Adobe make a pretty darn good Creative Suite for developers but their forays into simplified tools for website content management have consistently failed over the years.
Anyone who has used Adobe Contribute knows what I mean. It uses the desktop-software approach to update a website that a developer has setup for you. The problem of course, is that end users don’t much like it.
Dreamweaver is a nice code editor, but even it’s “WYSIWYG” (what you see is what you get) editor is too high level for average users.
And then of course there’s flash.. slowly dying a horrible death at the feet of HTML5 and world popular iOS devices that don’t support it.
So it’s with this context you have to wonder about Business Catalyst. The in-browser approach to a CMS (Content Management System) where Adobe is trying to sell (at a subscription rate) something that has been pioneered for years by free open-source alternatives like WordPress. What’s more, they charge you per user and per feature so the more you grow – the more you pay. Sounds good for Adobe. Want social features? Another $200 please.
To keep the money flowing, they’ve setup a partner program to encourage developers to use their CMS and basically take all the support so that they don’t have to. Good for the shrewd developer who makes their money from support, not so good for the end user. Ultimately with any subscription based platform you are effectively “locked in” and can’t easily migrate your site to something cheaper (or free). As a hosted service it runs on their servers which (going by their support forums) often go down.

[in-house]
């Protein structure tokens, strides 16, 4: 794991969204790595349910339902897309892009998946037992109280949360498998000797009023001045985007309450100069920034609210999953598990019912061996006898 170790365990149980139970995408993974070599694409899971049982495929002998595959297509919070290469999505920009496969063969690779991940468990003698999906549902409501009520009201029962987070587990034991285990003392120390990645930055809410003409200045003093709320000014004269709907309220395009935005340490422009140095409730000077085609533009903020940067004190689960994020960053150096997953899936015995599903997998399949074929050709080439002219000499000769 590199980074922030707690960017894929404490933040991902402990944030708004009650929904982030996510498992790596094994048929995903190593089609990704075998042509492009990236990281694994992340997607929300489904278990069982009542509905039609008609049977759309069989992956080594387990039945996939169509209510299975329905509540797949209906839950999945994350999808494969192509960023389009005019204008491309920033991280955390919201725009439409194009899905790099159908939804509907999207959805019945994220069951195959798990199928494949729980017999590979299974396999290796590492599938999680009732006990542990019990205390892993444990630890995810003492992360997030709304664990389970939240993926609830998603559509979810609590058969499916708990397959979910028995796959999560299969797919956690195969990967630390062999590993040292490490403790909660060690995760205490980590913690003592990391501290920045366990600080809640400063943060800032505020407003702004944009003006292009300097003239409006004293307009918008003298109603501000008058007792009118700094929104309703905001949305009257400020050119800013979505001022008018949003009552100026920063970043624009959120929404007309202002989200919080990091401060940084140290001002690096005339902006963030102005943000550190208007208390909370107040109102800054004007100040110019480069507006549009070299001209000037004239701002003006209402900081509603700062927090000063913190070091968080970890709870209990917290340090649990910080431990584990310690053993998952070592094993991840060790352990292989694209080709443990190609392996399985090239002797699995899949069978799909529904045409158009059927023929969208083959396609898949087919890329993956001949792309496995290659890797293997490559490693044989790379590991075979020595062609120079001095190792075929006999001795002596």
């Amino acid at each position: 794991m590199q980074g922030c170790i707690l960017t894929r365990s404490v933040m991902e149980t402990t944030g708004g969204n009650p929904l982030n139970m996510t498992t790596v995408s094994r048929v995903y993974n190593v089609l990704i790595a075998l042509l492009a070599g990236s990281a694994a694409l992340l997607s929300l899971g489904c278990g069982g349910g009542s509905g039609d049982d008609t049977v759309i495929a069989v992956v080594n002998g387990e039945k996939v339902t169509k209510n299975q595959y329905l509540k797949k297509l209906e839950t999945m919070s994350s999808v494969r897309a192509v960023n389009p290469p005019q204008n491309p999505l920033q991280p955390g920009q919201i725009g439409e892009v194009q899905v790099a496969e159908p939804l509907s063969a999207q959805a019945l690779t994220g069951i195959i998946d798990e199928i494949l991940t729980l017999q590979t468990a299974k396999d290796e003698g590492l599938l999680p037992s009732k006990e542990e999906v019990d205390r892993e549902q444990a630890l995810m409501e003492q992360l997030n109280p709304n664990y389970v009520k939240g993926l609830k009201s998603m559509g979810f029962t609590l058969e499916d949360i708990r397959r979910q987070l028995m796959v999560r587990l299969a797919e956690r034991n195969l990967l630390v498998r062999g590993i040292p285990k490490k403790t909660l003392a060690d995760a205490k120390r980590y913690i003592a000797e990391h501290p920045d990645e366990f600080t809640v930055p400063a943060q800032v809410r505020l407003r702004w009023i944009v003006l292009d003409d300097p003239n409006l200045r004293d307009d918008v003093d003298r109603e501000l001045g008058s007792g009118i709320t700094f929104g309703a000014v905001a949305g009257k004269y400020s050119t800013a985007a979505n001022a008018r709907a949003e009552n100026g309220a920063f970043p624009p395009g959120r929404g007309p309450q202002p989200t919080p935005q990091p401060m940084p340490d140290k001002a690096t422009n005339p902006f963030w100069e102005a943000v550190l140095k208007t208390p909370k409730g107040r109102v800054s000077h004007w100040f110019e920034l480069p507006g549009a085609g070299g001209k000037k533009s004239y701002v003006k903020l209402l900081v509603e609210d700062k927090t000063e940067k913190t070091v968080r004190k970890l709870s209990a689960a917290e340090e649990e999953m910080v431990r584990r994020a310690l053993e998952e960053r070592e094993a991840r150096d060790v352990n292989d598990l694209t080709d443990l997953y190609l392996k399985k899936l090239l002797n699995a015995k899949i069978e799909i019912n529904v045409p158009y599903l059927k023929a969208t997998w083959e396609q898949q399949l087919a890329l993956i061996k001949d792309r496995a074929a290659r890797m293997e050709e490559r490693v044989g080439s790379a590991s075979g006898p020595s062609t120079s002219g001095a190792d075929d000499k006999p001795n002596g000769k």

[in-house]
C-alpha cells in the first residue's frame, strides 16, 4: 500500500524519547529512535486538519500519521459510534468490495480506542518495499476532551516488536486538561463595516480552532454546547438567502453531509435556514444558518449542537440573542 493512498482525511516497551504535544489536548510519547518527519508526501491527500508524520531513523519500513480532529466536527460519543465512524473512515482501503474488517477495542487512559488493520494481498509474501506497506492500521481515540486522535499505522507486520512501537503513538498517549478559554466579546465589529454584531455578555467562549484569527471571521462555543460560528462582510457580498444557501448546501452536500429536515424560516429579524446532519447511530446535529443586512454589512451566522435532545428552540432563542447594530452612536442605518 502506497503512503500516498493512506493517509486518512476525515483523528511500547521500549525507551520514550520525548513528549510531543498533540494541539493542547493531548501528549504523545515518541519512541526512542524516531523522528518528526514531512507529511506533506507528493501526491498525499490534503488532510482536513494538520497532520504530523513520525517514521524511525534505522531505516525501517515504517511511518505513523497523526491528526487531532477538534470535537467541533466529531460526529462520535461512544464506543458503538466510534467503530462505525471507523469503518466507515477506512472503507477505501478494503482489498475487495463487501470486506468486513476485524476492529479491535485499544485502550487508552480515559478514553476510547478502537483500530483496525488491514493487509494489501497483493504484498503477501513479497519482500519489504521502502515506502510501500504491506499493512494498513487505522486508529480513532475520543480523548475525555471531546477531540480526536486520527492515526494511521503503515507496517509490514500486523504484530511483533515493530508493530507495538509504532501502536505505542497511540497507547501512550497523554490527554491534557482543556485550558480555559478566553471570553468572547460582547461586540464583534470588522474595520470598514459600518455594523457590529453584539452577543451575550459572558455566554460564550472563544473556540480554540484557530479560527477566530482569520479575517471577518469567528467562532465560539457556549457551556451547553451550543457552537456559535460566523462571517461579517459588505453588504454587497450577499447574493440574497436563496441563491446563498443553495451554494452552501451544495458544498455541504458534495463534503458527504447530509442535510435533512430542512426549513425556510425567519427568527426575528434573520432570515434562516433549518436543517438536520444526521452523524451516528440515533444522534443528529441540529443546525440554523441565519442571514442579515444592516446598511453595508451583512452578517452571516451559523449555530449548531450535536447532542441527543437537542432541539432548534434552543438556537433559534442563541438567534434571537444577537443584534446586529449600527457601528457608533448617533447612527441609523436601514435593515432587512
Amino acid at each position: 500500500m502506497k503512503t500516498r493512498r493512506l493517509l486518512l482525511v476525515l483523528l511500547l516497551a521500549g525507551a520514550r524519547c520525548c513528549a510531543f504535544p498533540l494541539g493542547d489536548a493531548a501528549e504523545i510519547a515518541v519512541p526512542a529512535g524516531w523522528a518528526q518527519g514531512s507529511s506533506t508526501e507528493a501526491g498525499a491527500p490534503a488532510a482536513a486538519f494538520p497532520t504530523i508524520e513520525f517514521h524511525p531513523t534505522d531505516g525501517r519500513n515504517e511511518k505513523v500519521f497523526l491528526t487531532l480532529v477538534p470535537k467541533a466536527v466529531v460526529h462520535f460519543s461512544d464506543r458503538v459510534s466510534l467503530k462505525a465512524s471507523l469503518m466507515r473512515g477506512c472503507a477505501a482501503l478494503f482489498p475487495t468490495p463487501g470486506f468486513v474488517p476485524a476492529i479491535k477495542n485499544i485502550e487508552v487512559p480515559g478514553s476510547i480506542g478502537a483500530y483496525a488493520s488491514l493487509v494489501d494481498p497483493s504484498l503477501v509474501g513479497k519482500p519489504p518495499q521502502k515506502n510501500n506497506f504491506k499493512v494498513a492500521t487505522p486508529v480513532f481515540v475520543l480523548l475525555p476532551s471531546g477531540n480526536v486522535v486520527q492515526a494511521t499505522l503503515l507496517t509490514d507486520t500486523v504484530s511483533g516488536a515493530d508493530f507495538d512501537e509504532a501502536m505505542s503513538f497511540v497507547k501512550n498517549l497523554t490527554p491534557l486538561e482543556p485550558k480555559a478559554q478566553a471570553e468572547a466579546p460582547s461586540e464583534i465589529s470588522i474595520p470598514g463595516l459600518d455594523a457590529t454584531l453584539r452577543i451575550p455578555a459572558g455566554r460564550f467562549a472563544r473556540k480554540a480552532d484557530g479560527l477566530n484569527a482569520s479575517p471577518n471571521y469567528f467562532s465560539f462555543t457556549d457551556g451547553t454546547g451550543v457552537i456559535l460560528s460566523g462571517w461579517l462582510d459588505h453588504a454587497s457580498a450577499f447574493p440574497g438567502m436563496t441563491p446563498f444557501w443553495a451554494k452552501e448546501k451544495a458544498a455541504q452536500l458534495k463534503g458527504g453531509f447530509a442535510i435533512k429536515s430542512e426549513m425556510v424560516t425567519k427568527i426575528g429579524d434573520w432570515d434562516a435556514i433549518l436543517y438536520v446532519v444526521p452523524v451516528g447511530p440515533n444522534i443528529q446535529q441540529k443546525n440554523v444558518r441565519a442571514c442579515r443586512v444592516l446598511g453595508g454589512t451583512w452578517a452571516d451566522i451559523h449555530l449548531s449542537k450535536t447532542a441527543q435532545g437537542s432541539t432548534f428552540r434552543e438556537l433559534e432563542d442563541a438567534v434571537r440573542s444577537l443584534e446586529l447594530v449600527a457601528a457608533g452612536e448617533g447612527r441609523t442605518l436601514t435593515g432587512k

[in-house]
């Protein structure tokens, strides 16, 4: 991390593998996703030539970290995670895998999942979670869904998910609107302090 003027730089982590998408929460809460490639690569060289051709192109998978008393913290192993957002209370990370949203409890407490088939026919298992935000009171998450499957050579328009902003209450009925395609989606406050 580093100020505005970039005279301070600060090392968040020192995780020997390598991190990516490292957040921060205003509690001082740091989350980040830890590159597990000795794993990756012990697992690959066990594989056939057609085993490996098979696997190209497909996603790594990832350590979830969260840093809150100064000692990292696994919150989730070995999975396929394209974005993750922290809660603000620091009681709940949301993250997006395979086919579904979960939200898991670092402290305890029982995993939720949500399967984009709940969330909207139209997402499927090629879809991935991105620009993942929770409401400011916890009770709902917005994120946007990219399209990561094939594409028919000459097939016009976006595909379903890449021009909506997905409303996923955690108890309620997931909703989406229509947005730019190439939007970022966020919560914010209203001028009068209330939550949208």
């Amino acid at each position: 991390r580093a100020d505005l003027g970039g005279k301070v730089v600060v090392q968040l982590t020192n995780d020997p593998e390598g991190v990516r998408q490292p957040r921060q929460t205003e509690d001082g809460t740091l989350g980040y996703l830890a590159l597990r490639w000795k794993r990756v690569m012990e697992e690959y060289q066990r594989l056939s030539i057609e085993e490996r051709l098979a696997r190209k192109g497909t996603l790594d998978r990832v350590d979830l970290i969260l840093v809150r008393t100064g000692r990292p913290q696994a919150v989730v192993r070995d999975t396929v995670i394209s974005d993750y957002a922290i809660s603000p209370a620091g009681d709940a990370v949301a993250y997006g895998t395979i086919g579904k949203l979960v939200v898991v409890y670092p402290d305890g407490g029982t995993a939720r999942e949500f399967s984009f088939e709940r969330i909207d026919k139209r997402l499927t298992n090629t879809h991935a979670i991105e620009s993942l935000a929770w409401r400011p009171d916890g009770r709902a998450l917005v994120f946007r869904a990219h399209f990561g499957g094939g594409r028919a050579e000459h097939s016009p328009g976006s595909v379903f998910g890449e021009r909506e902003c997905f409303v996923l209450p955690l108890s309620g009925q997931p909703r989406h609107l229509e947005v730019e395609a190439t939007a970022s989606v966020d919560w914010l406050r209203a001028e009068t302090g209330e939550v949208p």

Here are some of the business catalyst complaints and issues you quickly find online from disgruntled users :
“6 months down the track of using Business Catalyst i would not recommend it to anyone… Yes if serious build your own or use something more widely supported.” – via Whirlpool Forums
“I have been a developer for many years now and in my experience every BC website I have worked on is an absolute mess. I’ve found support difficult to obtain and the CMS is annoying.” – via Freelance Switch
“Price is fine. I’d pay twice that if the system did everything it claims to do better than open source solutions. But it doesn’t. It really does suck. “ – Web Developer Blog
“When I read and see the clients’ frustration on their support forum, I know I should stay far away…” – Lynton Web
“It didn’t even occur to us that such a powerful product would fail on such a fundamental level.” – Boag World
It seems like Adobe have missed the mark again with a solution that is overkill for many small businesses and not really good enough for larger businesses with serious needs. It’s a hard sell for some.